5. ^ Howell, Theresa B.; Navarro, David R. (October 2021). "Exclusive Interview with Brother Marquis". The Heatseekers. No. 9. pp. 28–31. Archived from the original on June 5, 2024.
  6. ^ a b "2 Live Crew's DJ and Producer Mr. Mixx On the Roots of Miami Bass". Red Bull Music Academy Daily. Archived from the original on September 28, 2023.
  7. ^ Wong Won, Christopher "Fresh Kid Ice"; Hobbs, David "Mr. Mixx"; Campbell, Luther "Luke Skyywalker" (1986). Trow The D. And Ghetto Bass (Vinyl). Luke Skyywalker Records. G.R. 100.
  8. ^ Bein, Kat (November 3, 2014). "Tootsie Rolls, 'Hoochie Mamas,' and Cars That Go Boom: The Story of Miami Bass". thump.vice.com. VICE. Archived from the original on June 8, 2017. Retrieved February 27, 2017. Miami Bass, Booty Bass, Booty Music, or whatever you want to call it, changed the scenes of hip hop, dance music, and pop forever...The story of music's dirtiest genre reaches back to the '80s with roots set firmly in Afrika Bambaataa's elektro-funk...foundational artists Amos Larkins and Maggotron, both of whom have been credited as kicking the regional sound into motion. According to Stylus Magazine, Larkins and the Miami Bass conception can be traced back to the movie Knights of the City...Inspired by the humid and vice-ridden melting pot of cultures, ...MC A.D.E.'s "Bass Rock Express" gets the title for first hit of the genre, but it was 2 Live Crew who became the poster boys of movement. Record store owners who sold the album were arrested and charged with crimes of obscenity, and 2 Live Crew members were arrested just for playing shows...US Appeals Court system ruled rap was protected by First Amendment rights...2 Live Crew made it safe for hip-hop as we know it to exist. The influence of the genre is far-reaching...Miami Bass remains not only one of the most ridiculous and enjoyable genres of music in recent memory but also one of the most important.
  9. ^ "Gold & Platinum – RIAA". RIAA. Archived from the original on April 21, 2022. Retrieved October 24, 2017.
  10. ^ a b "Gold & Platinum – RIAA". RIAA. Archived from the original on March 15, 2022. Retrieved October 24, 2017.
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  12. ^ "Gold & Platinum". RIAA. Archived from the original on January 5, 2016. Retrieved September 29, 2023.
  13. ^ Skyywalker Records, Inc. v. Navarro, 739 F.Supp. 578 (S.D. Fla. 1990).
  14. ^ Luke Records, Inc. v. Navarro, 960 F.2d 134 (11th Cir. 1992).
  15. ^ Deflem, Mathieu. 2020. "Popular Culture and Social Control: The Moral Panic on Music Labeling." Archived August 3, 2019, at the Wayback Machine American Journal of Criminal Justice 45(1):2–24 (First published online July 24, 2019).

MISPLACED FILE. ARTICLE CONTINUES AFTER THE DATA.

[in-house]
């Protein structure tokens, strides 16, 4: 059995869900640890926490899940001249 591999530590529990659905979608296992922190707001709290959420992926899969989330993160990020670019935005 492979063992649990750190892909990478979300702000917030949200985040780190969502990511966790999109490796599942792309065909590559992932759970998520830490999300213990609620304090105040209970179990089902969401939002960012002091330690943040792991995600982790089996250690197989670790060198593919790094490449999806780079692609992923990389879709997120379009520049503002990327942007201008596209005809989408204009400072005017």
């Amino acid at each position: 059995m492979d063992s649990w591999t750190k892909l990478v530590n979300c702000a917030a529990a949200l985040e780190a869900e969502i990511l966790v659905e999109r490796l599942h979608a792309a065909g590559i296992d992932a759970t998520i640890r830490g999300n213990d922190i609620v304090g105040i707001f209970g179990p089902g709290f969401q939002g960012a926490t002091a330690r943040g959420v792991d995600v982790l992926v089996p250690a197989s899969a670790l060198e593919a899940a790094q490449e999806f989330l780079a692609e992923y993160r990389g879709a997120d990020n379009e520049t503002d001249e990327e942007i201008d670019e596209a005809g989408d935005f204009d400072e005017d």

16. ^ Schonfeld, Zach. "Does the Parental Advisory Label Still Matter?". Newsweek. Archived from the original on April 13, 2019. Retrieved July 24, 2016.
  17. ^ Philips, Chuck (June 26, 1990). "Boss Apparently OKs Crew's Use of 'U.S.A.' : Pop Music: 2 Live Crew's 'Banned in the U.S.A.' will be released July 4. Anti-obscenity crusader Jack Thompson blasts the decision and the musicians". Los Angeles Times. Archived from the original on June 8, 2024. Retrieved June 8, 2024.
  18. ^ "The 2 Live Crew Live In Concert Chart History". Billboard. Archived from the original on May 11, 2018. Retrieved April 3, 2018.
  19. ^ a b Wong Won, Christopher 'Fresh Kid Ice" (July 20, 2015). "My Rise 2 Fame": The Tell All Autobiography of a Hip Hop Legend. Iconic Three Media Group, LLC. Archived from the original on February 14, 2018. Retrieved February 13, 2018.
  20. ^ a b Baker, Greg. "Double Exposure". Miami New Times. Archived from the original on September 30, 2023. Retrieved September 29, 2023.
  21. ^ Ross, Mark "Brother Marquis"; Davis, Aldrin "DJ Toomp" (1993). Indecent Exposure (CD). Attitude Records. ATTD-14010.
  22. ^ Baker, Soren (July 21, 2014). "Ice T Discusses Jay Z Using His "99 Problems" Song". HipHopDX. Archived from the original on October 2, 2023. Retrieved October 2, 2023.
  23. ^ Jung, E. Alex (July 7, 2014). "The 21-Year History of the Song '99 Problems'". Vulture. Archived from the original on October 2, 2023.
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  31. ^ "The 2 Live Crew The Real One Chart History". Hot Rap Songs. Archived from the original on May 11, 2018. Retrieved October 29, 2017.
  32. ^ a b "Brother Marquis, rapper of 2 Live Crew and '99 Problems' fame, dies at 57". Yahoo News. June 4, 2024. Archived from the original on June 8, 2024. Retrieved June 8, 2024.
  33. ^ a b "2 Live Crew Returns to Music, Despite Stroke and Midlife Crisis". rollingout. August 17, 2010. Archived from the original on April 13, 2019. Retrieved August 17, 2010.
  34. ^ "The 2 Live Crew – Albums". Itunes. Archived from the original on February 14, 2018. Retrieved February 13, 2018.
  35. ^ Wolkoff, Carly (July 8, 2011). "Charlie Sheen Makes His Rap Video Debut in 'Steak & Mash Potatoes'". Billboard. Archived from the original on September 28, 2023. Retrieved September 28, 2023.
  36. ^ "2 Live Crew: Take It Off". Imdb. Archived from the original on June 4, 2024. Retrieved July 21, 2018.
  37. ^ McManus, Brian (December 24, 2014). "Premiere: Flo Rida Gets His Phil Jackson On In "G.D.F.R." Video". BuzzFeed. Archived from the original on April 13, 2019. Retrieved March 11, 2019.
  38. ^ "2 Live Crew Reunion at LIV". New Miami Times. November 27, 2014. Archived from the original on April 13, 2019.
  39. ^ "2 Live Crew & Uncle Luke at LIV". World Red Eye. August 31, 2015. Archived from the original on April 13, 2019. Retrieved February 17, 2018.
  40. ^ Phillips, Demi (January 22, 2024). "2 Live Crew: Where Are They Now?". HotNewHipHop. Archived from the original on May 24, 2024. Retrieved April 20, 2024.
  41. ^ 105.1 the Bounce Detroit (April 2, 2018), Morning Bounce- Brother Marquis from 2 Live Crew In Studio Interview, archived from the original on September 27, 2023, retrieved April 6, 2018{{citation}}: CS1 maint: numeric names: authors list (link)
  42. ^ Smith, Harrison (June 7, 2024). "Brother Marquis, mainstay of hip-hop's 2 Live Crew, dies at 57". Toronto Sun. Archived from the original on June 10, 2024.
  43. ^ "Cause Of Death For 2 Live Crew's Brother Marquis Revealed". New York's Power 105.1 FM. Archived from the original on June 8, 2024. Retrieved June 8, 2024.
  44. ^ Small, TeeJay (June 6, 2024). "Remembering Brother Marquis Of 2 Live Crew". HotNewHipHop. Archived from the original on June 8, 2024. Retrieved June 8, 2024.